‘Happyness’ author shares experiences at talk at N.C. Mutual
The story of how Chris Gardner raised his young son while homeless and working through the training program of a stock brokerage firm isn’t about money.
It’s a love story about a father and his son, Gardner said Monday in a talk held at the N.C. Mutual Life Insurance Co. headquarters in Durham.
An entrepreneur and author, Gardner’s memoir “The Pursuit of Happyness” was the inspiration for the 2006 film starring Will Smith.
In addition to describing about sacrifices he made as a single father working to pursue his goals, the obstacles he overcame in his upbringing, and successes he’s experienced, Gardner also spoke about positive influences in his life.
And on the list was a former N.C. Mutual executive, W.J. Kennedy III, who became his mentor. Gardner was invited to speak as part of a series of events held to mark the company’s 115-year anniversary. The company was founded by a group of black leaders during the Jim Crow era.
“And 115 years from today, when anybody on earth knows that any one of us ever existed, there will still be N.C. Mutual,” Gardner said, asking how many presidents have been elected and how many wars fought in that period. “I don’t know, but there was still N.C. Mutual,” he said.
Gardner said he believes that people can choose who you want to be. He said that if he were a product of his environment, he would be like his stepfather, whom he described as an alcoholic and abusive. He said he saw a light in his mother and in others with whom he “didn’t share a drop of blood.”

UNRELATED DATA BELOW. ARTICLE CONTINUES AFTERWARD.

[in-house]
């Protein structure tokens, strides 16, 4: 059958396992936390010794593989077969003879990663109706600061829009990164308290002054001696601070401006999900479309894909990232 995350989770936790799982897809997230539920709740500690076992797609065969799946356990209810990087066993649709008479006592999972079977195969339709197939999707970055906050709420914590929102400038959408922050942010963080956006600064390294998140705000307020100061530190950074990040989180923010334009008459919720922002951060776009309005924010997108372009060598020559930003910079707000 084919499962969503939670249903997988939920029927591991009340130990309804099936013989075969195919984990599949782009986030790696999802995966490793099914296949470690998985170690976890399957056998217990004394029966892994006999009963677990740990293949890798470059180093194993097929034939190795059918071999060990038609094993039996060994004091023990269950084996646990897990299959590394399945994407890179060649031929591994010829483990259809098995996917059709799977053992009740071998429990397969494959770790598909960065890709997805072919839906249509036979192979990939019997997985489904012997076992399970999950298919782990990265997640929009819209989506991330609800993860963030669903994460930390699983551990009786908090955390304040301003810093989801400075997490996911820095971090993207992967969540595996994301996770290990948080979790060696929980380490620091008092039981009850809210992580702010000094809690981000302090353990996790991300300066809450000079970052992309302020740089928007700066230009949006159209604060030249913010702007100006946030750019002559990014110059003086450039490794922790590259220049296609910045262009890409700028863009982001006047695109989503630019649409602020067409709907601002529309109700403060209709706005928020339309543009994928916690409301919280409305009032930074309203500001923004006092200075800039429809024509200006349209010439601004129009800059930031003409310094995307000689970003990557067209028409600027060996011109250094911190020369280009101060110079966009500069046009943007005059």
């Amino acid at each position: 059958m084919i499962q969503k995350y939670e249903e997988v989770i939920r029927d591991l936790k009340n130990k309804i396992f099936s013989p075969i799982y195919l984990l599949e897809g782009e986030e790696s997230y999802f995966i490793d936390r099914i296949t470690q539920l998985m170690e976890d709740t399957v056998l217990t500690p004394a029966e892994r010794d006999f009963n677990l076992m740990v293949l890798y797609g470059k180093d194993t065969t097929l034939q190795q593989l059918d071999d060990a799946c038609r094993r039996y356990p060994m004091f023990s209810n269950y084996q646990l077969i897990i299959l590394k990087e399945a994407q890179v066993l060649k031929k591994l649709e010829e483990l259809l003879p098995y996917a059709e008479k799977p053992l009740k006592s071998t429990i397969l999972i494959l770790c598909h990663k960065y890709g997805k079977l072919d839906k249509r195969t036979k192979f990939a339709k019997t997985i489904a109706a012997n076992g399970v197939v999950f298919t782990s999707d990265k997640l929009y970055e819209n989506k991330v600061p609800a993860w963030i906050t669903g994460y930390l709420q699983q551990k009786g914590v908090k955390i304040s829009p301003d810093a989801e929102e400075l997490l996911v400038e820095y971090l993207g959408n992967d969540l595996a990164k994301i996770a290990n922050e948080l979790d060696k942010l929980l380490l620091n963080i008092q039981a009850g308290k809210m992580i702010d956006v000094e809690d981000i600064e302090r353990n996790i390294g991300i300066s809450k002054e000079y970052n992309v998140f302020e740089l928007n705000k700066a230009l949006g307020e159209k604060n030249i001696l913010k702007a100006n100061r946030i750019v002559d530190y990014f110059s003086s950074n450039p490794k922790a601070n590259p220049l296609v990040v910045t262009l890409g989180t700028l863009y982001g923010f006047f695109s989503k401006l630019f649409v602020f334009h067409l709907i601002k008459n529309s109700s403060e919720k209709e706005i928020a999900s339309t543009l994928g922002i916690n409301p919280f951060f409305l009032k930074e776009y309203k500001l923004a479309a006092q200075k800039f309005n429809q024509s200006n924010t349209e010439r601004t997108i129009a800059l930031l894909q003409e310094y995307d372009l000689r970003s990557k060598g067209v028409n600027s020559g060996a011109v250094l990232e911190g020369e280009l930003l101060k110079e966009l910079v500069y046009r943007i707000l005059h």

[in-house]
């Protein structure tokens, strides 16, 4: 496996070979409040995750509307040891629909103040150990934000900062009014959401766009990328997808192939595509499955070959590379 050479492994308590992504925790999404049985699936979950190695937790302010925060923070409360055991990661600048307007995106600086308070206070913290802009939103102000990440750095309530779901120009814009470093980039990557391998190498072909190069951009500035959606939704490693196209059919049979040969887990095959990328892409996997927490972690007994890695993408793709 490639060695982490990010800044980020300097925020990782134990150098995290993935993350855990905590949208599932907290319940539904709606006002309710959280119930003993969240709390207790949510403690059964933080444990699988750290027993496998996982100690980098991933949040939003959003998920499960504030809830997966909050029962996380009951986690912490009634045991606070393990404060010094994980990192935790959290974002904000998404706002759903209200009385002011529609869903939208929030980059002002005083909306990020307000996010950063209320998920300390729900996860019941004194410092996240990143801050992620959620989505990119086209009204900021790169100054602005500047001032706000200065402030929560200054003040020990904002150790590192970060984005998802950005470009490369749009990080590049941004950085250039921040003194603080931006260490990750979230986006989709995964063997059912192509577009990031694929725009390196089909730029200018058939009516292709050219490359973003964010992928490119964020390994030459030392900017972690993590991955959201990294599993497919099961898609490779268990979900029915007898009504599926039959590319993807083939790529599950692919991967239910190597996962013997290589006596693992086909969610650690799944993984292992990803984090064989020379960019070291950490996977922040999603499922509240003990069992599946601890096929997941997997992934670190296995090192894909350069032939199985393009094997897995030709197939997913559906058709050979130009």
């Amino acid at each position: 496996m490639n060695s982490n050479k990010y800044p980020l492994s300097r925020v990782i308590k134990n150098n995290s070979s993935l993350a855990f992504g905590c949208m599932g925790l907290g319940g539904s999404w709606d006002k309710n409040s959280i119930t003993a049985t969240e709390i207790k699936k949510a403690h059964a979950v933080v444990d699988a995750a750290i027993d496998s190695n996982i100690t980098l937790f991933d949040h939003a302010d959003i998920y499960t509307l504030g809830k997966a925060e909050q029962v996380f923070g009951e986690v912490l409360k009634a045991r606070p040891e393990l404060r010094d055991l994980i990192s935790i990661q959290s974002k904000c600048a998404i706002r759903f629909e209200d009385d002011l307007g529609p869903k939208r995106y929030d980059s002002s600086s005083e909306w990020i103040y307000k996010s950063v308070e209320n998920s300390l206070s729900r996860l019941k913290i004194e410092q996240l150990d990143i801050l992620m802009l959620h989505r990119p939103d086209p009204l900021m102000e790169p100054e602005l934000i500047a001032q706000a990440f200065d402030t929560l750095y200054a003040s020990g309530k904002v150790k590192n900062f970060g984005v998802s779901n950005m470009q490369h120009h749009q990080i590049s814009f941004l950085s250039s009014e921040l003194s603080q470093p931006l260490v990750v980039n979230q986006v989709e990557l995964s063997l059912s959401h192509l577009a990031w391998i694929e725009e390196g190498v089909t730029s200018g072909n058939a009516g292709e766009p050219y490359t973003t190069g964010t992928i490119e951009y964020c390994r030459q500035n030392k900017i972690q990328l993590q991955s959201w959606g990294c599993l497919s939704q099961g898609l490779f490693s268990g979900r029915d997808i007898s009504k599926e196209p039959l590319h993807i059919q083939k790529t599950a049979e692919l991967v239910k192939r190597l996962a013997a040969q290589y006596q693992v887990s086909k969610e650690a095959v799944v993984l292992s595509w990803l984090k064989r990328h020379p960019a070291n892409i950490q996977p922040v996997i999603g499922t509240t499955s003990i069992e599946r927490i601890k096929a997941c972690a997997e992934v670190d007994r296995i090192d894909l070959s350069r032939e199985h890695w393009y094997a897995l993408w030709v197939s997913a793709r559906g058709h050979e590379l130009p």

“I chose to go the other way,” he said.
Gardner’s mother was a source of inspiration for him, he said. She would tell him he could do anything he wanted to do.
“I have often wondered, ‘how did she know to say that to me?’” he said. “I can hear my mama say, ‘I’ve had to do so much with so little for so long, I can do anything with nothing,’” he said.
Initially, Gardner said he wanted to be a musician like American jazz artist Miles Davis, but found his passion in stock trading. He completed the training program, and worked at Bear Stearns & Co., which was a New York-based global investment firm, starting in 1983. Several years later, he founded his own brokerage firm from his home in Chicago.
While working at Bear Stearns, he said he made a call to try to reach W.J. Kennedy III, then then-CEO of C. Mutual Life Insurance Co.
Gardner said he was trying to get the company to make an investment in exchange for a payout for the company. But he said he couldn’t get through to Kennedy. When he finally did, he said Kennedy told him, “Son, you need to come down here and see me.”
Gardner said he came to Durham from New York City and sat with Kennedy on the 12th floor of the building for an hour.
Gardner said he saw what the “future could look like” and that he maybe he didn’t need to be working for somebody else. He said he knew there was opportunity to serve under-represented communities.
“I knew for a fact that there was wealth in the African-American (community) not being acknowledged by major firms,” he said.
In addition to the talk, the company also as part of its anniversary celebration is sponsoring the grand opening of the Durham History Hub, which will house an exhibit featuring the company. There will be a parade to the museum at 10 a.m. Saturday that will begin at 100 E. Main St., according to a news release.